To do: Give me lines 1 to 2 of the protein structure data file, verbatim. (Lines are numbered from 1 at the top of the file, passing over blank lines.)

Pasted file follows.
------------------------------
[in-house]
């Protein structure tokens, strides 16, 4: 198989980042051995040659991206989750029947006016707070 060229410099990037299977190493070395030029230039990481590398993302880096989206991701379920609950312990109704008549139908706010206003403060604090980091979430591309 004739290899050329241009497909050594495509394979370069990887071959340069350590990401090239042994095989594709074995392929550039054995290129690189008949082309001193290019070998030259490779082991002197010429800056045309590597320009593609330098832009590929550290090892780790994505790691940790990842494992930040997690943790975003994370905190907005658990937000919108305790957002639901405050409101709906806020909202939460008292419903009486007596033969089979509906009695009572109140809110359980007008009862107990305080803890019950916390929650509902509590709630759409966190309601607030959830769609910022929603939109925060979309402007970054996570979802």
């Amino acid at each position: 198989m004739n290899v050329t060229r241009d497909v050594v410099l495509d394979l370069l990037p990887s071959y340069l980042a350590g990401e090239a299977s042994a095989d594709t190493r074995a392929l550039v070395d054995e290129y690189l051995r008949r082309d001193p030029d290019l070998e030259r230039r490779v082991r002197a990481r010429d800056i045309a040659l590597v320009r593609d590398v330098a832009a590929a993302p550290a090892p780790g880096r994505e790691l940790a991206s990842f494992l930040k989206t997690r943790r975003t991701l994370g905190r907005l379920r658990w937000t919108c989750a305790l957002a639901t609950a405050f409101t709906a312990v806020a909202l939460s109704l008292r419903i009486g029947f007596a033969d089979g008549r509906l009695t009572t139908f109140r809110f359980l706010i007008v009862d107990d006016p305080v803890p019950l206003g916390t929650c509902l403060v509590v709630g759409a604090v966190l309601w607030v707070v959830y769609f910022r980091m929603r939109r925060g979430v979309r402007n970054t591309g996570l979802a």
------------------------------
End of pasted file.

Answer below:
[in-house]
């Protein structure tokens, strides 16, 4: 198989980042051995040659991206989750029947006016707070 060229410099990037299977190493070395030029230039990481590398993302880096989206991701379920609950312990109704008549139908706010206003403060604090980091979430591309 004739290899050329241009497909050594495509394979370069990887071959340069350590990401090239042994095989594709074995392929550039054995290129690189008949082309001193290019070998030259490779082991002197010429800056045309590597320009593609330098832009590929550290090892780790994505790691940790990842494992930040997690943790975003994370905190907005658990937000919108305790957002639901405050409101709906806020909202939460008292419903009486007596033969089979509906009695009572109140809110359980007008009862107990305080803890019950916390929650509902509590709630759409966190309601607030959830769609910022929603939109925060979309402007970054996570979802």